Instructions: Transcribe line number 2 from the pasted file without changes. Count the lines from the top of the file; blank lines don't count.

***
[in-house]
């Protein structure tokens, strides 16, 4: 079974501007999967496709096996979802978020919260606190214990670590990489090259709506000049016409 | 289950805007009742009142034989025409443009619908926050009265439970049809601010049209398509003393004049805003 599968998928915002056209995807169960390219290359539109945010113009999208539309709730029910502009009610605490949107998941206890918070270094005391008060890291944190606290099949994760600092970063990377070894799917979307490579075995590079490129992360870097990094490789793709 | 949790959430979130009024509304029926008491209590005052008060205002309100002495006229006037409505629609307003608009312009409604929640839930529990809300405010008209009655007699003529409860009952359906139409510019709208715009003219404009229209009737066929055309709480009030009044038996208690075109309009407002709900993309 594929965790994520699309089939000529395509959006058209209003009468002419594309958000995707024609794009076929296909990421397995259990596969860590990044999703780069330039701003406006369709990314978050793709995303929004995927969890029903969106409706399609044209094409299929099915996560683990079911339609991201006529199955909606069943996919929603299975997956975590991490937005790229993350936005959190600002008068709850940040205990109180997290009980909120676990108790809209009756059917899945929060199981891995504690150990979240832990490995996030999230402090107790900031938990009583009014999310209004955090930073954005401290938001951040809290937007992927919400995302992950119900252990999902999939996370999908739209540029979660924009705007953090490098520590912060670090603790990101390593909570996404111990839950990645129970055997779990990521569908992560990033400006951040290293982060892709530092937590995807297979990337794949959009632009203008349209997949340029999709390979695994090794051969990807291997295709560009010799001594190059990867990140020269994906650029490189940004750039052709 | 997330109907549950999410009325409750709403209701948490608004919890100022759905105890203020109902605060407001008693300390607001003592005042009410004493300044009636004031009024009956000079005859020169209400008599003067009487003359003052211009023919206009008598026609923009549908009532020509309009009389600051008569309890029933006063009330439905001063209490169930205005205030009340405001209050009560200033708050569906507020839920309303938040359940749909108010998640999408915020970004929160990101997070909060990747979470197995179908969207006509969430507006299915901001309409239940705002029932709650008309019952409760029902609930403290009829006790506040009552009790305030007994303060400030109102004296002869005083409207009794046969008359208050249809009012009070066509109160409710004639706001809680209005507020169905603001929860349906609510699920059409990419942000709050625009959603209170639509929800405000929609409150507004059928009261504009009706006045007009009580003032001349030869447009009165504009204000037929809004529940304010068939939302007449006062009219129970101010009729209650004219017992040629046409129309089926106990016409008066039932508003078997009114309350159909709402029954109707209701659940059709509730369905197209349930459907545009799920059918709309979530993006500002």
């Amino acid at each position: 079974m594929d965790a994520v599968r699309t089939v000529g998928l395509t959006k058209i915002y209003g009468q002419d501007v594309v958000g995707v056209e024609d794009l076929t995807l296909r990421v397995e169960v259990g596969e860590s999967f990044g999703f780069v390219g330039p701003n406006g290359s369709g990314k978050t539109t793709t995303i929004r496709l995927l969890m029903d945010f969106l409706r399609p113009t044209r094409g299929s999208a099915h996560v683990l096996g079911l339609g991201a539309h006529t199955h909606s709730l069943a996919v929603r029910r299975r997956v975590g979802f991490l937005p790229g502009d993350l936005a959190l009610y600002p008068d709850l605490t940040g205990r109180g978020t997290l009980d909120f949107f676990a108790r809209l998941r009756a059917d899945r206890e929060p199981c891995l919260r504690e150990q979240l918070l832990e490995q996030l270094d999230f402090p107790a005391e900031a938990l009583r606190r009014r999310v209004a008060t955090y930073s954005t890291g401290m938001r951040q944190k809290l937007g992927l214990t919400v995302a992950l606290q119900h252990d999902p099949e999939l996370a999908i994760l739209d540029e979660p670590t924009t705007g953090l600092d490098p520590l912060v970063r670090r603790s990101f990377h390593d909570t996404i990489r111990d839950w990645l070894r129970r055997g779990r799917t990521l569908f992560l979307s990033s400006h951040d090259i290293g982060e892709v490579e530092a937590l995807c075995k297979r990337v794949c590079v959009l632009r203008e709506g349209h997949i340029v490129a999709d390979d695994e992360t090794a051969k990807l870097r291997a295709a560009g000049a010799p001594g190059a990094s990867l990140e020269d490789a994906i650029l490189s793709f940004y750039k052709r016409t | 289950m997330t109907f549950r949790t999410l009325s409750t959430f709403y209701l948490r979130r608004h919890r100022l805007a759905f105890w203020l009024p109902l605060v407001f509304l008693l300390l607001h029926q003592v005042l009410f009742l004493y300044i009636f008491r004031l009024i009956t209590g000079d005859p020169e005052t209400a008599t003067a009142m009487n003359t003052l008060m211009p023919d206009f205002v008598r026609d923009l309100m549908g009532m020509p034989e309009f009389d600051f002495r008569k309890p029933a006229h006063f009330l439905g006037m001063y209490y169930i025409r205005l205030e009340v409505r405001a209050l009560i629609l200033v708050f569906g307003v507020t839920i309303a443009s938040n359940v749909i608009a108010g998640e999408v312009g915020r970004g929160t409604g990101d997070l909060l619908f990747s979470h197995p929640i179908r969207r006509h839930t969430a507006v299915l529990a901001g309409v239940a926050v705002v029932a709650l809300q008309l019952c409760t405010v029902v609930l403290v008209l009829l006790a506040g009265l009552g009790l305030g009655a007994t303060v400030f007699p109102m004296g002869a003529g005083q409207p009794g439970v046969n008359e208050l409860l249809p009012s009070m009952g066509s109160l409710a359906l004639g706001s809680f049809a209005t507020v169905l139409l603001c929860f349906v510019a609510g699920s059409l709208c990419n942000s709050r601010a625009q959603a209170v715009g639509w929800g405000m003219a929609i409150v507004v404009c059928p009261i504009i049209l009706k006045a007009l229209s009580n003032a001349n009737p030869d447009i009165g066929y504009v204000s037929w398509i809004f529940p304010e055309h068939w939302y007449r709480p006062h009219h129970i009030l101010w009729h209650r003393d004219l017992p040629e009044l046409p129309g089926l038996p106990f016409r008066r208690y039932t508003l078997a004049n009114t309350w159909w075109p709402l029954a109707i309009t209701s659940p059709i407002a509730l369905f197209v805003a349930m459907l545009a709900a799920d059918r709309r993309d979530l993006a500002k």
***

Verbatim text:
């Protein structure tokens, strides 16, 4: 079974501007999967496709096996979802978020919260606190214990670590990489090259709506000049016409 | 289950805007009742009142034989025409443009619908926050009265439970049809601010049209398509003393004049805003 599968998928915002056209995807169960390219290359539109945010113009999208539309709730029910502009009610605490949107998941206890918070270094005391008060890291944190606290099949994760600092970063990377070894799917979307490579075995590079490129992360870097990094490789793709 | 949790959430979130009024509304029926008491209590005052008060205002309100002495006229006037409505629609307003608009312009409604929640839930529990809300405010008209009655007699003529409860009952359906139409510019709208715009003219404009229209009737066929055309709480009030009044038996208690075109309009407002709900993309 594929965790994520699309089939000529395509959006058209209003009468002419594309958000995707024609794009076929296909990421397995259990596969860590990044999703780069330039701003406006369709990314978050793709995303929004995927969890029903969106409706399609044209094409299929099915996560683990079911339609991201006529199955909606069943996919929603299975997956975590991490937005790229993350936005959190600002008068709850940040205990109180997290009980909120676990108790809209009756059917899945929060199981891995504690150990979240832990490995996030999230402090107790900031938990009583009014999310209004955090930073954005401290938001951040809290937007992927919400995302992950119900252990999902999939996370999908739209540029979660924009705007953090490098520590912060670090603790990101390593909570996404111990839950990645129970055997779990990521569908992560990033400006951040290293982060892709530092937590995807297979990337794949959009632009203008349209997949340029999709390979695994090794051969990807291997295709560009010799001594190059990867990140020269994906650029490189940004750039052709 | 997330109907549950999410009325409750709403209701948490608004919890100022759905105890203020109902605060407001008693300390607001003592005042009410004493300044009636004031009024009956000079005859020169209400008599003067009487003359003052211009023919206009008598026609923009549908009532020509309009009389600051008569309890029933006063009330439905001063209490169930205005205030009340405001209050009560200033708050569906507020839920309303938040359940749909108010998640999408915020970004929160990101997070909060990747979470197995179908969207006509969430507006299915901001309409239940705002029932709650008309019952409760029902609930403290009829006790506040009552009790305030007994303060400030109102004296002869005083409207009794046969008359208050249809009012009070066509109160409710004639706001809680209005507020169905603001929860349906609510699920059409990419942000709050625009959603209170639509929800405000929609409150507004059928009261504009009706006045007009009580003032001349030869447009009165504009204000037929809004529940304010068939939302007449006062009219129970101010009729209650004219017992040629046409129309089926106990016409008066039932508003078997009114309350159909709402029954109707209701659940059709509730369905197209349930459907545009799920059918709309979530993006500002």